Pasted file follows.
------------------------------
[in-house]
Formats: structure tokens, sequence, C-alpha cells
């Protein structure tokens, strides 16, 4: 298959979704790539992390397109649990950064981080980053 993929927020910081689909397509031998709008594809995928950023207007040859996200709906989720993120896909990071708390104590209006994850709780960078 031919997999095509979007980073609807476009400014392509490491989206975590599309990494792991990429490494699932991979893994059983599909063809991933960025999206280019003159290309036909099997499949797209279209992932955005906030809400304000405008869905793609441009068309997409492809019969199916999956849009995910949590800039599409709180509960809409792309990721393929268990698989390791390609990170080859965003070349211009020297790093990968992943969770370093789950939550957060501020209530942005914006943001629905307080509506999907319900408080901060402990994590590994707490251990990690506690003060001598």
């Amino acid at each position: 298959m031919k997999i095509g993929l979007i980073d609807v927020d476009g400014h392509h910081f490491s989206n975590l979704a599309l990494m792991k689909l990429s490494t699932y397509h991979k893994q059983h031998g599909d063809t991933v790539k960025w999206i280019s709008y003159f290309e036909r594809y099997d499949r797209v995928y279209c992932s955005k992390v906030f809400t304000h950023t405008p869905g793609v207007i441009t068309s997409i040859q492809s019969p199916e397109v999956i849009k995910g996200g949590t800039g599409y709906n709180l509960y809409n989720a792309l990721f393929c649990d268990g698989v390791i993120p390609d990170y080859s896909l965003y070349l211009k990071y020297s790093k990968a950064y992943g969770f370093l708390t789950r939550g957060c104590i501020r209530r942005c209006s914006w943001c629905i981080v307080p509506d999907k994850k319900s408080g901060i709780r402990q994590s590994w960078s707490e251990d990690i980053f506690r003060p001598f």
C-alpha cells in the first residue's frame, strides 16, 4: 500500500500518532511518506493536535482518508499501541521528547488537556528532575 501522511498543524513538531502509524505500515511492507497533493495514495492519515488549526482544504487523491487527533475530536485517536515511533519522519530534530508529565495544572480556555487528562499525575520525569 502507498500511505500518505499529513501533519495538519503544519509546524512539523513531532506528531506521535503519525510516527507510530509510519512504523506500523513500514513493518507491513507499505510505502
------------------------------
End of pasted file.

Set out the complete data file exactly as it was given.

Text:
[in-house]
Formats: structure tokens, sequence, C-alpha cells
């Protein structure tokens, strides 16, 4: 298959979704790539992390397109649990950064981080980053 993929927020910081689909397509031998709008594809995928950023207007040859996200709906989720993120896909990071708390104590209006994850709780960078 031919997999095509979007980073609807476009400014392509490491989206975590599309990494792991990429490494699932991979893994059983599909063809991933960025999206280019003159290309036909099997499949797209279209992932955005906030809400304000405008869905793609441009068309997409492809019969199916999956849009995910949590800039599409709180509960809409792309990721393929268990698989390791390609990170080859965003070349211009020297790093990968992943969770370093789950939550957060501020209530942005914006943001629905307080509506999907319900408080901060402990994590590994707490251990990690506690003060001598």
């Amino acid at each position: 298959m031919k997999i095509g993929l979007i980073d609807v927020d476009g400014h392509h910081f490491s989206n975590l979704a599309l990494m792991k689909l990429s490494t699932y397509h991979k893994q059983h031998g599909d063809t991933v790539k960025w999206i280019s709008y003159f290309e036909r594809y099997d499949r797209v995928y279209c992932s955005k992390v906030f809400t304000h950023t405008p869905g793609v207007i441009t068309s997409i040859q492809s019969p199916e397109v999956i849009k995910g996200g949590t800039g599409y709906n709180l509960y809409n989720a792309l990721f393929c649990d268990g698989v390791i993120p390609d990170y080859s896909l965003y070349l211009k990071y020297s790093k990968a950064y992943g969770f370093l708390t789950r939550g957060c104590i501020r209530r942005c209006s914006w943001c629905i981080v307080p509506d999907k994850k319900s408080g901060i709780r402990q994590s590994w960078s707490e251990d990690i980053f506690r003060p001598f």
C-alpha cells in the first residue's frame, strides 16, 4: 500500500500518532511518506493536535482518508499501541521528547488537556528532575 501522511498543524513538531502509524505500515511492507497533493495514495492519515488549526482544504487523491487527533475530536485517536515511533519522519530534530508529565495544572480556555487528562499525575520525569 502507498500511505500518505499529513501533519495538519503544519509546524512539523513531532506528531506521535503519525510516527507510530509510519512504523506500523513500514513493518507491513507499505510505502